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July 2, 1993

DONALD WOODS AND DIANE WOODS on behalf of their daughter, T.W. Plaintiffs,

The opinion of the court was delivered by: ROBERT B. KUGLER


 KUGLER, United States Magistrate Judge:

 Deponent Marilyn Arons brings this motion for the entry of a Protective Order pursuant to Fed. R. Civ. P. 26(c), quashing the subpoena issued for Arons' deposition by defendant Monroe Township Board of Education ("Board of Education"). *fn1" For the reasons set forth below, Arons' motion is denied without prejudice.


 Plaintiffs Donald and Diane Woods filed this action on behalf of their daughter T.W., alleging that various state and local agencies in New Jersey violated the Individuals with Disabilities Education Act ("IDEA"), 20 U.S.C. § 1400-1485 and 42 U.S.C. § 1983 by failing, inter alia, to fund the residential portion of T.W.'s placement in an out-of-state residential education facility.

 Since the fall of 1990, the Woods have been involved in ongoing litigation against the Board of Education and several agencies of the State of New Jersey. This litigation has involved various state and administrative hearings, as well as the present action. *fn2" Deponent, Marilyn Arons, a lay advocate for parents in special education disputes, represented the plaintiffs during the proceedings before the New Jersey Office of Administrative Law ("OAL"). *fn3" The IDEA guarantees parents an "impartial due process hearing", 20 U.S.C. § 1415(b)(2), and authorizes parents to "be accompanied and advised by counsel and by individuals with special knowledge and training with respect to the problems of handicapped children." Id. at § 1415(d)(1). New Jersey Court Rules authorize non-lawyers to represent parents or children in special education proceedings before the OAL. N.J.C.R. 1:21-1(e)(8). *fn4" The New Jersey Administrative Code governs the application process and the appropriate standards of conduct. See N.J.A.C. 1:1-5.4, 1:1-5.5, 1:6A-5.1.

 The defendant Board of Education has subpoenaed Arons and her "original file relating to Donald and/or Diane Woods and/or T.W., plaintiffs in this action for a deposition." In support of her motion for a protective order, the deponent argues that the testimony and material sought is irrelevant. Arons argues alternatively that the discovery is protected by the attorney-client privilege and the work-product doctrine, or protected under Fed. R. Civ. P. 26(b)(4)(B). *fn5" The deponent further asserts that disclosure would violate the plaintiffs' due process and equal protection rights.


 Discovery, generally is governed by Fed. R. Civ. P. 26. This rule provides for the discovery of relevant information. Fed. R. Civ. P. 26(b). "Relevance" under the rules is a term of art, and encompasses any information that "appears reasonably calculated to lead to the discovery of admissible evidence." Fed. R. Civ. P. 26(b)(1). The Supreme Court has defined the scope of discovery as extending to "any matter that bears upon, or that reasonably leads to other matter that could bear on, any issue that is or may be in the case." Oppenheimer Fund, Inc. v. Sanders, 437 U.S. 340, 351, 57 L. Ed. 2d 253, 98 S. Ct. 2380 (1978).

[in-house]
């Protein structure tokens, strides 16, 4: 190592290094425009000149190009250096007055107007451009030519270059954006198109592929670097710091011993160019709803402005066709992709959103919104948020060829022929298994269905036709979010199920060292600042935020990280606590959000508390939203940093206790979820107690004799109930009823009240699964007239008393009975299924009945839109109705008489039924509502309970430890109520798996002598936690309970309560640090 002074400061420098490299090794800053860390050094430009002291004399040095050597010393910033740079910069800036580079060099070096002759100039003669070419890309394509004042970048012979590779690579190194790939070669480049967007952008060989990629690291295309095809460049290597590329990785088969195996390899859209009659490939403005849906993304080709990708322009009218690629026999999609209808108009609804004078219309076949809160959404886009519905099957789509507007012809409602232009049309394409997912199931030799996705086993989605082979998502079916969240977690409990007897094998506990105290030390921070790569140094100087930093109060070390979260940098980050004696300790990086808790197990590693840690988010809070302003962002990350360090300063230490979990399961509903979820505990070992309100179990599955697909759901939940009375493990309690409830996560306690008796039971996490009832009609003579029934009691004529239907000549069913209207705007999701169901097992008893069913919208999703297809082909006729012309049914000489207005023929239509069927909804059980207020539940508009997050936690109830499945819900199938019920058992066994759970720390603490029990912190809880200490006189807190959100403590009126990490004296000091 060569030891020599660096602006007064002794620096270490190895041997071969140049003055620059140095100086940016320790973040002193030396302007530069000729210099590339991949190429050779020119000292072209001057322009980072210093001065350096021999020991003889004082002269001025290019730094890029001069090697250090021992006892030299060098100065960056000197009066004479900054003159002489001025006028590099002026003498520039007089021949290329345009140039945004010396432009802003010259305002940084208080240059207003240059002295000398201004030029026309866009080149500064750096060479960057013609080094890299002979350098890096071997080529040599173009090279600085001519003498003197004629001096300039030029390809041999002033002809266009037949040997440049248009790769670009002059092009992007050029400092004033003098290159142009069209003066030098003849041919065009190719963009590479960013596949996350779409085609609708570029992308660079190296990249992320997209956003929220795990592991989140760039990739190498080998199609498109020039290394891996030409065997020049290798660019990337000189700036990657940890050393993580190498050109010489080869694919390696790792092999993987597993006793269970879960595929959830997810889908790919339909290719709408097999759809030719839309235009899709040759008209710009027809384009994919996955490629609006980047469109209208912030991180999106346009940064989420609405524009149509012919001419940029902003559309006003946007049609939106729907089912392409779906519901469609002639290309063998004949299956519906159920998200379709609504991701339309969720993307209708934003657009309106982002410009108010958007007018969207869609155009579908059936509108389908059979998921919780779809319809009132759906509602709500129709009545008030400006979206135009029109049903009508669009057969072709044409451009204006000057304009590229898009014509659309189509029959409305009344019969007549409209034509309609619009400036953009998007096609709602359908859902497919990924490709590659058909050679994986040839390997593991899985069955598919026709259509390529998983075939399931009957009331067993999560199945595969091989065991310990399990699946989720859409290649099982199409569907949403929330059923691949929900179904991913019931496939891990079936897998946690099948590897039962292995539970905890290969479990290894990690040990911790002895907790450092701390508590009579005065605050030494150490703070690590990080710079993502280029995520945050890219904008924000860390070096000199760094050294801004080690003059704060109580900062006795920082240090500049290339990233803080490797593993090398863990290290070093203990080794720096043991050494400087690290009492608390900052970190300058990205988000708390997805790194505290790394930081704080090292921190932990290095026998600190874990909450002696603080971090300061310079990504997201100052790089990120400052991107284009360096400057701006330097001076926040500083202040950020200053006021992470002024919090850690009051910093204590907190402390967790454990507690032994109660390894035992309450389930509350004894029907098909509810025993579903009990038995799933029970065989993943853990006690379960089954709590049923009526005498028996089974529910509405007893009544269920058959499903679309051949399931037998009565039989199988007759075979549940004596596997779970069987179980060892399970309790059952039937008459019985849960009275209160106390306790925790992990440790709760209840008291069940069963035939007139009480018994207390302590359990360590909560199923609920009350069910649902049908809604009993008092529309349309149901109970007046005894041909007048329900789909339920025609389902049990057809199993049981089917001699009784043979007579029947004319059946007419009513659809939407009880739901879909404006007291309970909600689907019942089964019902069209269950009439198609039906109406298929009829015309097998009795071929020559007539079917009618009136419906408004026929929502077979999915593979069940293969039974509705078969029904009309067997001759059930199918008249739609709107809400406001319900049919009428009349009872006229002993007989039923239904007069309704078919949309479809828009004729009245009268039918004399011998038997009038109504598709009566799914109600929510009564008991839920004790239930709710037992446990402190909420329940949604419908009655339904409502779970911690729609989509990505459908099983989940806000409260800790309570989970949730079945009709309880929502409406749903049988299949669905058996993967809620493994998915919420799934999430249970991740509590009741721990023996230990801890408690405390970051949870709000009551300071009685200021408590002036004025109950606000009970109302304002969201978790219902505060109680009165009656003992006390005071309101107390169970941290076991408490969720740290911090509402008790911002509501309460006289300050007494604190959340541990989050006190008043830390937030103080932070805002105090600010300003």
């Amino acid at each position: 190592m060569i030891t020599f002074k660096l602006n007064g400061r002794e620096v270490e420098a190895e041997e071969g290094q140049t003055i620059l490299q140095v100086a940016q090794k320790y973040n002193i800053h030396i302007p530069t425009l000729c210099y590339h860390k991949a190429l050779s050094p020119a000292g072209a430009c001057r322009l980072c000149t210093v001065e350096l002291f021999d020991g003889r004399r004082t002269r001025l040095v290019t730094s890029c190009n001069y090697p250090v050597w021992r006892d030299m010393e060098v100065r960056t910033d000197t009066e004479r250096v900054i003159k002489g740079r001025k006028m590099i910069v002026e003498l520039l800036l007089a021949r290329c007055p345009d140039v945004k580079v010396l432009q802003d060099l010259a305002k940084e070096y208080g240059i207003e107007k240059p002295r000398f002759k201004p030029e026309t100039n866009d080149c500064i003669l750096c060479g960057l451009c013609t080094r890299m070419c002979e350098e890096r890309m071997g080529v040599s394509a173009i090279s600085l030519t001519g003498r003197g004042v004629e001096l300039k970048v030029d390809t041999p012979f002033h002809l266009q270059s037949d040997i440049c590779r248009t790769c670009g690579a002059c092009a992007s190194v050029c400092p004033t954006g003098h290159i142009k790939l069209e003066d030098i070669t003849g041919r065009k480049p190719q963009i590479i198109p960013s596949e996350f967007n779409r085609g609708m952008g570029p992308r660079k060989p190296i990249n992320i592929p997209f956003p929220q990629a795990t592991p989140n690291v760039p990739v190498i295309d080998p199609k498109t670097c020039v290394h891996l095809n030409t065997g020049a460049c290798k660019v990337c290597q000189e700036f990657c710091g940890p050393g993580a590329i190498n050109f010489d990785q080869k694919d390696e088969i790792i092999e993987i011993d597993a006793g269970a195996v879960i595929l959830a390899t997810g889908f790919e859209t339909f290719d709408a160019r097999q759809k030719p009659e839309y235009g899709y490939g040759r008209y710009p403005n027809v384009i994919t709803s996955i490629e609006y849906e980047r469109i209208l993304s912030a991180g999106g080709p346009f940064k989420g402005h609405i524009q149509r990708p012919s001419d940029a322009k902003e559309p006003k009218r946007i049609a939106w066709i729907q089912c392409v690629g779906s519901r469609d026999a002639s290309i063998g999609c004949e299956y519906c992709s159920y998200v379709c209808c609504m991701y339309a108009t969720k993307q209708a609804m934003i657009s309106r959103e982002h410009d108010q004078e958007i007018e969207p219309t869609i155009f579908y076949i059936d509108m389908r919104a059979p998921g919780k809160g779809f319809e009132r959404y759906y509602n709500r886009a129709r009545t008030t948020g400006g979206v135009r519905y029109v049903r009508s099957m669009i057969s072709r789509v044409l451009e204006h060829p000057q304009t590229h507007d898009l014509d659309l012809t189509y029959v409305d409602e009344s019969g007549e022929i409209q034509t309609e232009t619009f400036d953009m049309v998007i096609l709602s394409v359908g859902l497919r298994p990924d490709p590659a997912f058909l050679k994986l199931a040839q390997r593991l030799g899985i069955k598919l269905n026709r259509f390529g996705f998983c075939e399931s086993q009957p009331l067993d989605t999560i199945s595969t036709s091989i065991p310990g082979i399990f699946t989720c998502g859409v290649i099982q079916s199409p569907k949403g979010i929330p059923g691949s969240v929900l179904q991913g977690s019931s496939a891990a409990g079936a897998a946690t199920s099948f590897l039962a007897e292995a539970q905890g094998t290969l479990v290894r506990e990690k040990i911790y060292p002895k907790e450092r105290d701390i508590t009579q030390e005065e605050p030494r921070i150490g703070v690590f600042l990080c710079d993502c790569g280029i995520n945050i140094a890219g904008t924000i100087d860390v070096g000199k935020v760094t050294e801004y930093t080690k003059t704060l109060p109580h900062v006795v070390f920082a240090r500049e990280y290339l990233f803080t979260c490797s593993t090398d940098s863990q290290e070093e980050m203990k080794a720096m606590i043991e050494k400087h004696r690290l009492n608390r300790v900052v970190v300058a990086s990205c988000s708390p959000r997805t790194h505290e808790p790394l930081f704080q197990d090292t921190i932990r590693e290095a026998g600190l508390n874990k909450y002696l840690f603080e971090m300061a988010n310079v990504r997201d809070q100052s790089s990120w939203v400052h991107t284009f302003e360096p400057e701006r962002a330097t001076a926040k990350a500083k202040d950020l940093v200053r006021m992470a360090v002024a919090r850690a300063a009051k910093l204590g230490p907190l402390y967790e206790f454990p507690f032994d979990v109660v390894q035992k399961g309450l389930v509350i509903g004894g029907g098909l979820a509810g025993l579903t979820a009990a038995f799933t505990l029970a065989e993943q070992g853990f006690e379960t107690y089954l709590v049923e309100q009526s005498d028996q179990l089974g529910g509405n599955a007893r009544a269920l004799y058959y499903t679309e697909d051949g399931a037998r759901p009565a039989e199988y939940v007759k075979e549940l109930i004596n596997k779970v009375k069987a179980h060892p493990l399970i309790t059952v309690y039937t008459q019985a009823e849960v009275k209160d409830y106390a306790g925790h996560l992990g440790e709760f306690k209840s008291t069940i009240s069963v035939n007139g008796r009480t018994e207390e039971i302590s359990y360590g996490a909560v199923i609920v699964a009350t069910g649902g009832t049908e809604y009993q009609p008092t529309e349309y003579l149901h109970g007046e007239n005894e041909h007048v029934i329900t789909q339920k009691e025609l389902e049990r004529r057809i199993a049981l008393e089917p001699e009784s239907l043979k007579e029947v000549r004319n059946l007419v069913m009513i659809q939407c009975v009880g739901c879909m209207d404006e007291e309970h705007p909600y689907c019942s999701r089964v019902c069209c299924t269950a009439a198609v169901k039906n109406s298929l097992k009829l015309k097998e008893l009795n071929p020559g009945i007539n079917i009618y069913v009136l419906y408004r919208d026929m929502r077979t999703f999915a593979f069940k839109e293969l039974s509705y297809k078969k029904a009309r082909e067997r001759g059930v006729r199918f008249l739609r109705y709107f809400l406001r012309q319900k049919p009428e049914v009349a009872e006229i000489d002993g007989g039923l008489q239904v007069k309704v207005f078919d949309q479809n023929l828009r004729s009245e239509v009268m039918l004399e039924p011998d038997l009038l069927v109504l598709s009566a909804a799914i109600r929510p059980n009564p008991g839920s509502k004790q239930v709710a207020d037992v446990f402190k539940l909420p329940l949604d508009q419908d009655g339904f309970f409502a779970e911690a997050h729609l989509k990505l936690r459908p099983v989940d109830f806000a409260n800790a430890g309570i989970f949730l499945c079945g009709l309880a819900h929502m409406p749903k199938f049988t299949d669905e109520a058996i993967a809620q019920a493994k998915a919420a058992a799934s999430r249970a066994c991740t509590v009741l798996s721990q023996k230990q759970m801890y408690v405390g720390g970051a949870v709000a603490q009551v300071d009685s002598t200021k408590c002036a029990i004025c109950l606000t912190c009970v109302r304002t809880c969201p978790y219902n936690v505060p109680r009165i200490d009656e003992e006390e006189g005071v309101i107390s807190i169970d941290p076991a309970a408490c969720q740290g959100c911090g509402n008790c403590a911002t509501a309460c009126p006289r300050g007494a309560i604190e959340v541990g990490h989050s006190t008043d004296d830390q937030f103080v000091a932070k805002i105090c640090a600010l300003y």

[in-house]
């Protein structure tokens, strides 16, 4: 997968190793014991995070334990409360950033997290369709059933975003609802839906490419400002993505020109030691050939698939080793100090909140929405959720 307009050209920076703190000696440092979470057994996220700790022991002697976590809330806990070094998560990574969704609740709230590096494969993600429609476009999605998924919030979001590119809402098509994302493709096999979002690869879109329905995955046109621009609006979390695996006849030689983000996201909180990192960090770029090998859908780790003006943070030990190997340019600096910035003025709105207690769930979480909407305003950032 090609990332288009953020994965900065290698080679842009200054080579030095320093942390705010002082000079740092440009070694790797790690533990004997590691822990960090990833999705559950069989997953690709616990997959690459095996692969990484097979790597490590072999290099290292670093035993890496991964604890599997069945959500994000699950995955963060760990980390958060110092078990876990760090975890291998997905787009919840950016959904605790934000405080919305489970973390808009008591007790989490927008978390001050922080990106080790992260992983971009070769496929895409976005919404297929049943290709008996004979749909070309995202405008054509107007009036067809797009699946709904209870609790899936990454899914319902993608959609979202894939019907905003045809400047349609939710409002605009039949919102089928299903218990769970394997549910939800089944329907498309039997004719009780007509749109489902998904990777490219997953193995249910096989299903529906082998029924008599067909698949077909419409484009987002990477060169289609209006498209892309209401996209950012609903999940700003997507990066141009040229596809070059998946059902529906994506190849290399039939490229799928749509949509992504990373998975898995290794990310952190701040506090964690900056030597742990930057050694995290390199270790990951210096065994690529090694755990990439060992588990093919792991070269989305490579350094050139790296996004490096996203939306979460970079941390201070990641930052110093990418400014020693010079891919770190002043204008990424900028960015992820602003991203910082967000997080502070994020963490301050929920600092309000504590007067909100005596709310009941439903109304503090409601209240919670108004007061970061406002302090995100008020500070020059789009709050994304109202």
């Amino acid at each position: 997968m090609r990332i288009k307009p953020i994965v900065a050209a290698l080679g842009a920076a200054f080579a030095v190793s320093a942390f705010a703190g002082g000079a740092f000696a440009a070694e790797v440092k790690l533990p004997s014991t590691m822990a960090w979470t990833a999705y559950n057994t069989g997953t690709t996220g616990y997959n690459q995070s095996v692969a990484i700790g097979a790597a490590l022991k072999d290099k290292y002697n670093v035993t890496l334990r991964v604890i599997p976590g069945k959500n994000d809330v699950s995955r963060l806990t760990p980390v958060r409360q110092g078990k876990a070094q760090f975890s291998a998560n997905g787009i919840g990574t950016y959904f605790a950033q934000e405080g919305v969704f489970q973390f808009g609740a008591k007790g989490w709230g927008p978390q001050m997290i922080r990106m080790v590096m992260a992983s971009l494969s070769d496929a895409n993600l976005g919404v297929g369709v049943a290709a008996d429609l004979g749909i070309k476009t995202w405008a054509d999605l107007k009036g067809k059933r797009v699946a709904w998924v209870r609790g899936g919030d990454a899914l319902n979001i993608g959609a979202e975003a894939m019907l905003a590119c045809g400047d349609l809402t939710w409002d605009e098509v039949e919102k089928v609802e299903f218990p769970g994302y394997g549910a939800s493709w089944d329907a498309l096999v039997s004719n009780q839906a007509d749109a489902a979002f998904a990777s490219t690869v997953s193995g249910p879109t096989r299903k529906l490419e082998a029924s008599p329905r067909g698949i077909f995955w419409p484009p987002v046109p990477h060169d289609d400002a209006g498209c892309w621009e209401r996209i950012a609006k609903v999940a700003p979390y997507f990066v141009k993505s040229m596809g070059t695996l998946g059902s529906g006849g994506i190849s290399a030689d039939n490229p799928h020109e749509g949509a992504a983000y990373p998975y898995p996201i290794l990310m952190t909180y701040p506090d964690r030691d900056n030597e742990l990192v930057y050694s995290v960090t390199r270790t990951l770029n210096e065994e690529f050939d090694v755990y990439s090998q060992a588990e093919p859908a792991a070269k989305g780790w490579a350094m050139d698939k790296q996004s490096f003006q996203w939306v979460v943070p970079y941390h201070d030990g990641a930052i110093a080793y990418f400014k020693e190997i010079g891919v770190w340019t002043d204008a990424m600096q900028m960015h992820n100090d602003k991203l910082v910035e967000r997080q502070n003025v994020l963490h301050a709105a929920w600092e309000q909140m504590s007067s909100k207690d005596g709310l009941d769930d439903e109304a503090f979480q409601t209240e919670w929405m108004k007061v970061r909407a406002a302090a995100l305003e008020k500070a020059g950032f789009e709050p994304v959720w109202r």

Applying these standards to the present case, the court is hard pressed to discern the relevancy of this information. The Board of Education contends that this discovery is relevant as the claims asserted by plaintiff in this action are essentially the same as those asserted in the administrative proceeding--that T.W.'s educational placement as determined by the Board of Education was inappropriate. Defendant further argues that this discovery is relevant to a potential defense of the defendant. Specifically, the defendant argues that the Woods' may have been advised to enter into the Settlement Agreement, providing placement at residential facility for nine months, in an effort to invoke the "stay put" provision of the IDEA and accomplish procedurally what the plaintiffs could not accomplish on the administrative level. *fn6"

 These arguments are unpersuasive. The defendant cannot establish relevancy by simply asserting that the administrative proceeding is substantially the same as the pending federal action. As a party to the administrative proceeding, the Board of Education presumably possesses all relevant information from the earlier proceeding. Furthermore, even if the discovery sought supports defendant's allegation that the settlement was entered into as a tactical maneuver, it is unclear what defense would be available to the defendant.

 While the defendant's arguments are nebulous, this discovery is arguably relevant under the liberal mandate of the Federal Rules. Consequently, the court will not grant Arons' motion on relevancy grounds. Instead the court will address the question of privilege.

  Whether requested discovery is privileged is determined by the Federal Rules of Evidence, Rule 501. See Goldinger v. Boron Oil Co., 60 F.R.D. 562 (W.D. Pa. 1973) aff'd 511 F.2d 1393 (3d Cir. 1975) cert. denied 423 U.S. 834, 46 L. Ed. 2d 52, 96 S. Ct. 59 (1975). This rule reads, in pertinent part, as follows:


Except as otherwise required . . . the privilege of a witness, person, government, State, or political subdivision thereof shall be governed by the principles of the common law as they may be interpreted by the courts of the United States. . . However . . . with respect to an element of a claim or defense as to which State law supplies the rule of decision, the privilege . . . shall be determined in accordance with State law.

 Fed. R. Evid. 501. Here the plaintiffs have filed suit under the IDEA, 20 U.S.C. § 1400-1485 and 42 U.S.C. § 1983. Thus federal common law applies to the question of privilege raised by this motion.

 Specifically, the deponent seeks to establish that communications between Arons and plaintiffs while Arons represented the plaintiffs as a lay advocate in the administrative proceeding, are protected from discovery. The deponent argues that the court should extend the attorney-client privilege to lay advocates authorized to perform attorney-like functions or recognize an analogous privilege.